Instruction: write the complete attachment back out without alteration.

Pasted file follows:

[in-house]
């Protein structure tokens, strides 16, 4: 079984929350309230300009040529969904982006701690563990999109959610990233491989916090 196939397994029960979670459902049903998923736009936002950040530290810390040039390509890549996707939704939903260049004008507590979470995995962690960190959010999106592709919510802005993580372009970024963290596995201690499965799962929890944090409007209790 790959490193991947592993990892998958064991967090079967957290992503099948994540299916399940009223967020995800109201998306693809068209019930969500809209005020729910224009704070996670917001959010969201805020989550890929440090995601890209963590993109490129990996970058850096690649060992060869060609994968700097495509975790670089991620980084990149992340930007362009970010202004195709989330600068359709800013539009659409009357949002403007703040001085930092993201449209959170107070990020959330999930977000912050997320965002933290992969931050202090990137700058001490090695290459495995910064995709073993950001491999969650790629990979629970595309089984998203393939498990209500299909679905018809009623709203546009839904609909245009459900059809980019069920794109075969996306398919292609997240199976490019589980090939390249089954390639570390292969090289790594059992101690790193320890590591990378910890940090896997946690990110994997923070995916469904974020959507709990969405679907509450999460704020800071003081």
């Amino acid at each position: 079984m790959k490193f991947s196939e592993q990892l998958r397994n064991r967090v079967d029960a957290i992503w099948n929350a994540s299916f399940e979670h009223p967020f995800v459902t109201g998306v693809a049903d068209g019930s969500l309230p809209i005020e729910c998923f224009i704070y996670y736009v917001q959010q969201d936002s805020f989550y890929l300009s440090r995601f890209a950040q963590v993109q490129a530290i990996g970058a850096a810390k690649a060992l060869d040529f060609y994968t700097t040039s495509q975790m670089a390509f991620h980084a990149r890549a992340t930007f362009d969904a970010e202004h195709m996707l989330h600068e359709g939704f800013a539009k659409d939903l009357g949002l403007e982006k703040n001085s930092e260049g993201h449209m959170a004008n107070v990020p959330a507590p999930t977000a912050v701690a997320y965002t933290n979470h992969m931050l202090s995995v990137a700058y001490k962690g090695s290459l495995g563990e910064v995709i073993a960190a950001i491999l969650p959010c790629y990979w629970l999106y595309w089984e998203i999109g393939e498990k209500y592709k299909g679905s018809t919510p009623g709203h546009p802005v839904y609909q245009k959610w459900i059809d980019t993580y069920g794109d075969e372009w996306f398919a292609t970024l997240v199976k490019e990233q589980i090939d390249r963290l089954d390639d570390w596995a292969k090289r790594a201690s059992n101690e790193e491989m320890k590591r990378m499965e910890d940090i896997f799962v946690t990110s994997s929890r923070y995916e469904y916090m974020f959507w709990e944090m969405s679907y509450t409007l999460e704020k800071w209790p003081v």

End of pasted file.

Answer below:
[in-house]
């Protein structure tokens, strides 16, 4: 079984929350309230300009040529969904982006701690563990999109959610990233491989916090 196939397994029960979670459902049903998923736009936002950040530290810390040039390509890549996707939704939903260049004008507590979470995995962690960190959010999106592709919510802005993580372009970024963290596995201690499965799962929890944090409007209790 790959490193991947592993990892998958064991967090079967957290992503099948994540299916399940009223967020995800109201998306693809068209019930969500809209005020729910224009704070996670917001959010969201805020989550890929440090995601890209963590993109490129990996970058850096690649060992060869060609994968700097495509975790670089991620980084990149992340930007362009970010202004195709989330600068359709800013539009659409009357949002403007703040001085930092993201449209959170107070990020959330999930977000912050997320965002933290992969931050202090990137700058001490090695290459495995910064995709073993950001491999969650790629990979629970595309089984998203393939498990209500299909679905018809009623709203546009839904609909245009459900059809980019069920794109075969996306398919292609997240199976490019589980090939390249089954390639570390292969090289790594059992101690790193320890590591990378910890940090896997946690990110994997923070995916469904974020959507709990969405679907509450999460704020800071003081």
């Amino acid at each position: 079984m790959k490193f991947s196939e592993q990892l998958r397994n064991r967090v079967d029960a957290i992503w099948n929350a994540s299916f399940e979670h009223p967020f995800v459902t109201g998306v693809a049903d068209g019930s969500l309230p809209i005020e729910c998923f224009i704070y996670y736009v917001q959010q969201d936002s805020f989550y890929l300009s440090r995601f890209a950040q963590v993109q490129a530290i990996g970058a850096a810390k690649a060992l060869d040529f060609y994968t700097t040039s495509q975790m670089a390509f991620h980084a990149r890549a992340t930007f362009d969904a970010e202004h195709m996707l989330h600068e359709g939704f800013a539009k659409d939903l009357g949002l403007e982006k703040n001085s930092e260049g993201h449209m959170a004008n107070v990020p959330a507590p999930t977000a912050v701690a997320y965002t933290n979470h992969m931050l202090s995995v990137a700058y001490k962690g090695s290459l495995g563990e910064v995709i073993a960190a950001i491999l969650p959010c790629y990979w629970l999106y595309w089984e998203i999109g393939e498990k209500y592709k299909g679905s018809t919510p009623g709203h546009p802005v839904y609909q245009k959610w459900i059809d980019t993580y069920g794109d075969e372009w996306f398919a292609t970024l997240v199976k490019e990233q589980i090939d390249r963290l089954d390639d570390w596995a292969k090289r790594a201690s059992n101690e790193e491989m320890k590591r990378m499965e910890d940090i896997f799962v946690t990110s994997s929890r923070y995916e469904y916090m974020f959507w709990e944090m969405s679907y509450t409007l999460e704020k800071w209790p003081v």